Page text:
2 Toddlers (One Black, One White) Fatally Shoot Themselves, but Guess Which Parents Were Criminally Charged?

Kanisha Shelton (left0 and the Cole family (right) photo courtesy of RawStory.com

Kanisha Shelton (left0 and the Cole family (right) photo courtesy of RawStory.com

The stories of two toddlers who fatally shot themselves within a week of each other made national headlines.

Two-year-old Kiyan Shelton Enoch accidentally shot himself on April 20 with a gun he found stashed in his mother’s purse. Holston Cole, 3, died from a self-inflicted gun wound on April 26 after discovering a gun in his dad’s book bag.

The tragic deaths of the two toddlers were eerily similar, but their parents faced totally different outcomes. One parent was criminally charged while the other was not.

The Indianapolis Star reports that Kiyan’s mother, Kanisha Shelton, who is African-American, was charged Tuesday with a felony count of neglect of a dependent resulting in death. She was arrested but has since been released on bond with an initial court hearing scheduled for 9 a.m. Thursday, according to the Marion County prosecutor’s office and jail records.

In contrast, Holston’s parents, David and Haley Cole, got word from the Paulding County Sheriff’s Office Thursday that they would not face charges in the death of their son, the Atlanta Journal-Constitution reports. The Coles are white.

Per Raw Story,  four other toddlers fatally shot themselves the week Kiyan and Holston did, bringing the total up to 23 toddlers who have accidentally shot themselves or someone else since Jan. 1, 2016.

Although the state of Indiana and Georgia have differing gun laws, the decision in the Cole’s case sheds light on inconsistencies regarding criminal charges brought against parents whose children fatally shoot themselves.

According to the Atlanta Journal-Constitution, Georgia currently doesn’t have any laws in place that dictate how a gun should be stored. Parents can, however, be criminally charged if they knowingly or intentionally give a child access to a handgun.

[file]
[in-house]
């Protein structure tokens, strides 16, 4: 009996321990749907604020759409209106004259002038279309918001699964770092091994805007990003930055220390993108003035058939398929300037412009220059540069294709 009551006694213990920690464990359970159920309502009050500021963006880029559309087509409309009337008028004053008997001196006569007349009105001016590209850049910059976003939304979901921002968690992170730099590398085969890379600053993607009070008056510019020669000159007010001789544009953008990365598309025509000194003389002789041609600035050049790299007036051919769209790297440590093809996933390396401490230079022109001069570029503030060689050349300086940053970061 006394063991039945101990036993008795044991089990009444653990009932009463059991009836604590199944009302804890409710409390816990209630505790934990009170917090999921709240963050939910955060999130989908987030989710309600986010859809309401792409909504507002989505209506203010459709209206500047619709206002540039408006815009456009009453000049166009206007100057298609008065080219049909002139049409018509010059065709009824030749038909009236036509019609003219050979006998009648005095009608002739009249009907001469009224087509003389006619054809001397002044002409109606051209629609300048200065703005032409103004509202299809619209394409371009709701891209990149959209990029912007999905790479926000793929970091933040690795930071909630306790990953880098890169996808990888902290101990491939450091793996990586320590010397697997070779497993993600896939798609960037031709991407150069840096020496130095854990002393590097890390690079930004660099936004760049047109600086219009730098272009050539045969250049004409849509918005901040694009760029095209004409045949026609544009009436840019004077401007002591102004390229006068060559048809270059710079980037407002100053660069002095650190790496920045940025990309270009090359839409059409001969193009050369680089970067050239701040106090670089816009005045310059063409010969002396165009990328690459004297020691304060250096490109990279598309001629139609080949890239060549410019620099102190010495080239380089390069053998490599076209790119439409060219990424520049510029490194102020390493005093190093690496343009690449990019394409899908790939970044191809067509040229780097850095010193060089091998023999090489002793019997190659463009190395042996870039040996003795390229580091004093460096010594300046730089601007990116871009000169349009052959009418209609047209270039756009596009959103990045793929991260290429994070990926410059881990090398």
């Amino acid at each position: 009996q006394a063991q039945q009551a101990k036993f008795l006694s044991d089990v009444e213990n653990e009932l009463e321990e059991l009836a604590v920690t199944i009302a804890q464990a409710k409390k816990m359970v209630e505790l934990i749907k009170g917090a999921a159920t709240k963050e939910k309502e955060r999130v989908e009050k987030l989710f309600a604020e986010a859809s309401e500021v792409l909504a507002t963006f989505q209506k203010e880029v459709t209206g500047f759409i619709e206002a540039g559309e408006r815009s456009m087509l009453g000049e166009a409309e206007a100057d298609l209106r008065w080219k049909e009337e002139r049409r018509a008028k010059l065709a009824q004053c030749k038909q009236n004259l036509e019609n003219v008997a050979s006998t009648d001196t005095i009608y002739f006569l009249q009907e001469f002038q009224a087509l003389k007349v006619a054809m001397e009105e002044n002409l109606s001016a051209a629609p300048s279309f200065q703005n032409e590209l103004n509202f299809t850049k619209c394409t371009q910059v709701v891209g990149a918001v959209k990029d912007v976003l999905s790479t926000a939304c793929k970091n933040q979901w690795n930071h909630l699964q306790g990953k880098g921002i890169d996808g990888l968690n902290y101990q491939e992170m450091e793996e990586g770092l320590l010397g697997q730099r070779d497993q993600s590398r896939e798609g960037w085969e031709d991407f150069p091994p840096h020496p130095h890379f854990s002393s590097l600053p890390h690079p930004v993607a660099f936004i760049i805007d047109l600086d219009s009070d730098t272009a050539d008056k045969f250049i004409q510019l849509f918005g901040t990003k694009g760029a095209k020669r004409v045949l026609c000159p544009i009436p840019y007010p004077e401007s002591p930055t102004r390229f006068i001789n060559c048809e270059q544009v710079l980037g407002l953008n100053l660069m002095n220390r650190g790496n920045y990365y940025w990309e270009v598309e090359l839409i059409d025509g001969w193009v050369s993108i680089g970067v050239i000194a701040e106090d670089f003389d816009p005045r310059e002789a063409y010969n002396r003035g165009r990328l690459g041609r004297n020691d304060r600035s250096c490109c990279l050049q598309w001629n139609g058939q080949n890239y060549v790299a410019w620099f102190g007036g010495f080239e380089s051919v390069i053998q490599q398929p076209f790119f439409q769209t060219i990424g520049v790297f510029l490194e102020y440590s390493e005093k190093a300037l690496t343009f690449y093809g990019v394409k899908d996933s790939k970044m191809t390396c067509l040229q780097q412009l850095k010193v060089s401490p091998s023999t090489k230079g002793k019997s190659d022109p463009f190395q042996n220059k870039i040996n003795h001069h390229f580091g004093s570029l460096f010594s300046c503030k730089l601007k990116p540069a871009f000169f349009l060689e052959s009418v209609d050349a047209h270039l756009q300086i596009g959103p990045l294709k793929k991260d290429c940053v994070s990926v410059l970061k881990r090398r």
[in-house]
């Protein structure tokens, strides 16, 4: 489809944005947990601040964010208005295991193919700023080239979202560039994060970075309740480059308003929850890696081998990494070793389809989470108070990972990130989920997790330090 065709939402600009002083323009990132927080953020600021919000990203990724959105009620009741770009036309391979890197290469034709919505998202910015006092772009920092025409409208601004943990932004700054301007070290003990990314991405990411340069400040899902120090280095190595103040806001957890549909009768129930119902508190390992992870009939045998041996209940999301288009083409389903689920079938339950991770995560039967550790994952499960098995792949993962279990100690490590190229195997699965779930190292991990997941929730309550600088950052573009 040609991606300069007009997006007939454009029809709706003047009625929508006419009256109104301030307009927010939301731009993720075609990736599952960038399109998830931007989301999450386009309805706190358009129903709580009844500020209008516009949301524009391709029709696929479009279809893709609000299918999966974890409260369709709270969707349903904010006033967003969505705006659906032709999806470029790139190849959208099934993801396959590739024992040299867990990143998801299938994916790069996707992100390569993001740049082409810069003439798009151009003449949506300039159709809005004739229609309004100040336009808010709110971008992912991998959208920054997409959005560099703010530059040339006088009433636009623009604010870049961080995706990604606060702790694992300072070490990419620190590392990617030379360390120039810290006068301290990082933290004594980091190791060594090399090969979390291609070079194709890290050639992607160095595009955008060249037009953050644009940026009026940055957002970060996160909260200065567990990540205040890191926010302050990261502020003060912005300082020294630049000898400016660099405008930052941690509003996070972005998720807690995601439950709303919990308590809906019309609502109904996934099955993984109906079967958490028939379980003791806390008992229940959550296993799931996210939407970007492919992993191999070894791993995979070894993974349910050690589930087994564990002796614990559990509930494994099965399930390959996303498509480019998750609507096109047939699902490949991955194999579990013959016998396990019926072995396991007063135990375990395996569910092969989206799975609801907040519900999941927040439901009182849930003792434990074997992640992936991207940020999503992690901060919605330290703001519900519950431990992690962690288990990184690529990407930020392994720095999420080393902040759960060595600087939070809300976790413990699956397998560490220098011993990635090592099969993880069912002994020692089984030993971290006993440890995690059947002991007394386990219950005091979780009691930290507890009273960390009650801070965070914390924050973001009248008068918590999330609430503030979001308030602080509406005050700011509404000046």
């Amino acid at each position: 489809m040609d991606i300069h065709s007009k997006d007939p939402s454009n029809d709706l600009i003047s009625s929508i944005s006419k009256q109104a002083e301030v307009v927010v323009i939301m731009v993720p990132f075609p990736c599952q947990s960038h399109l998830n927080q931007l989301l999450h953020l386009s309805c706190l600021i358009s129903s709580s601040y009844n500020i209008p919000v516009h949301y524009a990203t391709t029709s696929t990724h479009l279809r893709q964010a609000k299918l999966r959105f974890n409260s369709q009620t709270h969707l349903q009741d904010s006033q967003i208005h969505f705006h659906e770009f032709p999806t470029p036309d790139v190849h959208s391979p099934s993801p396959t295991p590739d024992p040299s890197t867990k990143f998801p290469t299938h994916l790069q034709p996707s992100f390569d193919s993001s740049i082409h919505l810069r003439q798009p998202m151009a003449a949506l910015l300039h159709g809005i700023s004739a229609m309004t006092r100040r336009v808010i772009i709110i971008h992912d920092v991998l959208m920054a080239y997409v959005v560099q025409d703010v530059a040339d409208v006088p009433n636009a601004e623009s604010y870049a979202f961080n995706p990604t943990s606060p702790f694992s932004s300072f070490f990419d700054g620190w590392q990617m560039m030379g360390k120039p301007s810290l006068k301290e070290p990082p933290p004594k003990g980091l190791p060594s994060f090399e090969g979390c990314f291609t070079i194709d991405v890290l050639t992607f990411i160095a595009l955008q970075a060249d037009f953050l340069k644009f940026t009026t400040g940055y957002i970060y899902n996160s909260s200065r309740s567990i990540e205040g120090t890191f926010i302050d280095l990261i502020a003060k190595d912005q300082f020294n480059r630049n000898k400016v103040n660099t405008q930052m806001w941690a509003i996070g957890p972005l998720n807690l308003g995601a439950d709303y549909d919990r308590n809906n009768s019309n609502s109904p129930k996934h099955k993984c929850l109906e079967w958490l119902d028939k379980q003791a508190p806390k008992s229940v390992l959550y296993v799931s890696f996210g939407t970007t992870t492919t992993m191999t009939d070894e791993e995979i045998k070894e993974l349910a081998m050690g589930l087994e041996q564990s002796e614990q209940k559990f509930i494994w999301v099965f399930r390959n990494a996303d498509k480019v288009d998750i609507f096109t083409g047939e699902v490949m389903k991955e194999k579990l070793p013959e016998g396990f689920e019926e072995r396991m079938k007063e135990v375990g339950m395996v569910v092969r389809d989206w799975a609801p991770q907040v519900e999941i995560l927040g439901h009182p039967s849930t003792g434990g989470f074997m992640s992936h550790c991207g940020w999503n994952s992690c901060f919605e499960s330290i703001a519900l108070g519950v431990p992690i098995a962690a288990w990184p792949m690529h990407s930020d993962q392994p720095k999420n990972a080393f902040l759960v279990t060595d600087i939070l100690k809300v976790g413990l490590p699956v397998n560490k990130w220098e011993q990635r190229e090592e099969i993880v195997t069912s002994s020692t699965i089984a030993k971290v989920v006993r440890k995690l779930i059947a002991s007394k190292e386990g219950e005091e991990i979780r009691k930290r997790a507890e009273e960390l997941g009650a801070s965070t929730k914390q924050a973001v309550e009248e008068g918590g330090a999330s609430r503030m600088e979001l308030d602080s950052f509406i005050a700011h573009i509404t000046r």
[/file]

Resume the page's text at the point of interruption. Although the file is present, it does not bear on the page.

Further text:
Just this year, seven kids have been accidentally shot in Georgia, and three, including Holston, were killed, according to Dr. Viviana Goldenberg, who is a spokeswoman for Moms Demand Action. Per the AJC, her organization is part of a larger group called Everytown For Gun Safety, which advocates for gun safety measures.

In comparison to Georgia, Indiana allows charges against parents whose children find guns and fatally shoot themselves or another person, Raw Story reports.

The Shelton and Cole cases spotlight a trend that suggests white parents are more likely to escape criminal charges in the accidental shooting deaths of their children than Black parents.

For example, an African-American man named Demarqo Smith was charged with involuntary manslaughter and reckless conduct when his 6-year-old daughter found a loaded found a gun wedged between the couch cushions in their Atlanta apartment.

Raw Story reports that another Black man, Christopher Ashkins, was charged with second-degree child cruelty, possession of a gun by a convicted felon and drug possession in November after his girlfriend’s two year old son unintentionally shot himself in the face at the family’s apartment in Atlanta.

Yet, authorities decided not to charge Atlanta man Grant Dennington, who is white, when his 2-year-old got a hold of a gun he left in the bed. The toddler fatally shot himself while his father was in the bathroom.

Another case involving the accidental shooting of a toddler turns this trend on it’s head however. According to The Indianapolis Star, two white parents face a fate similar to Kanisha Shelton’s. The publication reports that Nicholas Gulling and Sandra Tomich were both charged in 2014 when their 3-year-old son found a gun on the kitchen counter and shot himself in the head.

Per Marion Superior Court records, Gulling pleaded guilty to felony neglect of a dependent on March 22 and could face up to 10 years behind bars. Tomich’s case is still pending, The Indianapolis Star reports.

Back to top